When ‘improvement’ is a downside
Review: Imperial Mud, James Boyce, Icon Books
The Fens, an area of low marshes and farmland on England’s east coast and the subject of James Boyce’s latest book, might seem a long way from colonial Tasmania and Melbourne, the subjects of previous books from Boyce, but what links them all is Boyce’s concern with the dispossession of Indigenous people, the transformation of rich lands in the name of progress, and the agency of Indigenous people often minimised in historical accounts. (Also: Boyce discovered he had ancestors who lived in the Fens.) The experience of particular marginalised people often has resonances with all marginalized people, whether they be Fennish, Indigenous Australians or Native Americans – the denigration by outsiders of nuanced ways of living on the land, and destruction disguised as civilising.
The Fens is a rich, watery landscape, with an abundance of fish and birds that ‘astonished’ visitors and provided grass for stock, nourished by periodic silty floods. The Fens were subsequently densely populated millennia ago, archaeological studies show. Locals benefitted from common land, which supported both the itinerant and propertied, and later, the builders of monasteries were attracted to the land, becoming part of a rich cultural landscape, as well as an abundant physical one, in contrast to ‘imperial’ attitudes which saw ‘unimproved’ landscape as unproductive (also reflecting contemporary negative attitudes to wetlands as the source of disease-causing miasmas).
This imperial attitude manifested explosively in the 1600s when an outsider aristocracy – newly enriched by the Reformation’s dissolution of the monasteries – eyed the land greedily and convinced the government that the land would be more productive if drained and enclosed. This simply meant, as it did elsewhere, more common land falling into the hands of the already-wealthy and an upsurge in inequality. ‘Improvement’ was simply theft, says Boyce, bluntly.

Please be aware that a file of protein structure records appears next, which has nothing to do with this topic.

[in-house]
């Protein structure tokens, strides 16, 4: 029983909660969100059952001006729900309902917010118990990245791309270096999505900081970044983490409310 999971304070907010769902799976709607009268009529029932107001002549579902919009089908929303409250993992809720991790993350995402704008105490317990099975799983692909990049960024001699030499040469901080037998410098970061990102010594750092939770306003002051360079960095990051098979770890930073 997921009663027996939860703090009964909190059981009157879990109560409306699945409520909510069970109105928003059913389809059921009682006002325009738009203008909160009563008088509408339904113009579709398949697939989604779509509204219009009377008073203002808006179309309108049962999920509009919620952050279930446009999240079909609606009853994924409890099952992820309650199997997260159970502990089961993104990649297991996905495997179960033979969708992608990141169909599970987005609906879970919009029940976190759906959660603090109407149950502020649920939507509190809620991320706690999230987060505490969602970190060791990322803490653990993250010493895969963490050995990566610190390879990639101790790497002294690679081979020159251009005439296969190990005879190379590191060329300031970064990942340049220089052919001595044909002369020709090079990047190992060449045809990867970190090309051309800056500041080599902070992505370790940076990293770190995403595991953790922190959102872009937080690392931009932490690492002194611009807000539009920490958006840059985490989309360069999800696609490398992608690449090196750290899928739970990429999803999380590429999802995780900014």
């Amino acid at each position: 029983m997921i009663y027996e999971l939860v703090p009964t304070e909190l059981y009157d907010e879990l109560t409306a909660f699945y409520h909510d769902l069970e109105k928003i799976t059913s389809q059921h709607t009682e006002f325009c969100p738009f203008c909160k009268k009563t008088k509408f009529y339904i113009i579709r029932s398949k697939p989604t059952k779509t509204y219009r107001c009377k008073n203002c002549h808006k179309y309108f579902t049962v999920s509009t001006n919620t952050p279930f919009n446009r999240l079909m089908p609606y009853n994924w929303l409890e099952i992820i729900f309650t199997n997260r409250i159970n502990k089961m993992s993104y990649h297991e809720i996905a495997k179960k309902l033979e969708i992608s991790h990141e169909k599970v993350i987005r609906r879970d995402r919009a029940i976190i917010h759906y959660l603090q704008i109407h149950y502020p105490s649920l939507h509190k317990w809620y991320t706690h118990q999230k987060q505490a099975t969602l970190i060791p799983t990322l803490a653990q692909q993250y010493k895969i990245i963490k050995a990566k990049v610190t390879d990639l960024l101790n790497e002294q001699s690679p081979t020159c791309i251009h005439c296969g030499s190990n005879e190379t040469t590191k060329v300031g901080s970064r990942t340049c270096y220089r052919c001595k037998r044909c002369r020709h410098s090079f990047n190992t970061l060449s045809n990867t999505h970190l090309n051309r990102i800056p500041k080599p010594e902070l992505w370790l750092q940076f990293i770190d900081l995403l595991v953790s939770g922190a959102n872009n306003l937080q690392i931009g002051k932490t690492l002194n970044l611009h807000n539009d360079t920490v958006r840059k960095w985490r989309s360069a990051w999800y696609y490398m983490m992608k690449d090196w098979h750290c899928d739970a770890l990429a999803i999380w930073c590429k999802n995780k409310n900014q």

The locals went down swinging, even burning down John Welsey’s father’s house (he was alleged to have been a government, and therefore outsider, sympathiser), and organising soccer matches in order to disguise the removal of newly-constructed dykes and ditches. But opposition was depicted, in age-old fashion, as futile resistance to the inevitable march of progress, and the locals as lazy and susceptible to superstition. The theft was disguised in moral terms. The mysterious marshes were alleged to corrupt the locals, whereas drainage and enclosure would civilise them. The homeless, for whom the marshes had been a safety net, were criminalized.
The drained Fens are a site of industrial agriculture area now, but some of the wetlands are being restored. Ironically, drainage over centuries has lowered the land, making it more susceptible to inundation from seawaters. As is common, ‘improvement’ has turned out to have a downside. Artificial means of drainage must be maintained against the relentless creep of the ocean, and the spectre of rising sea levels from climate change, helped by intensive, industrial agriculture adding more carbon to the atmosphere, threatens to turn the area back into something like what it was when it was first peopled.
Nick Mattiske blogs on books at coburgreviewofbooks.wordpress.com and is the illustrator of Thoughts That Feel So Big.
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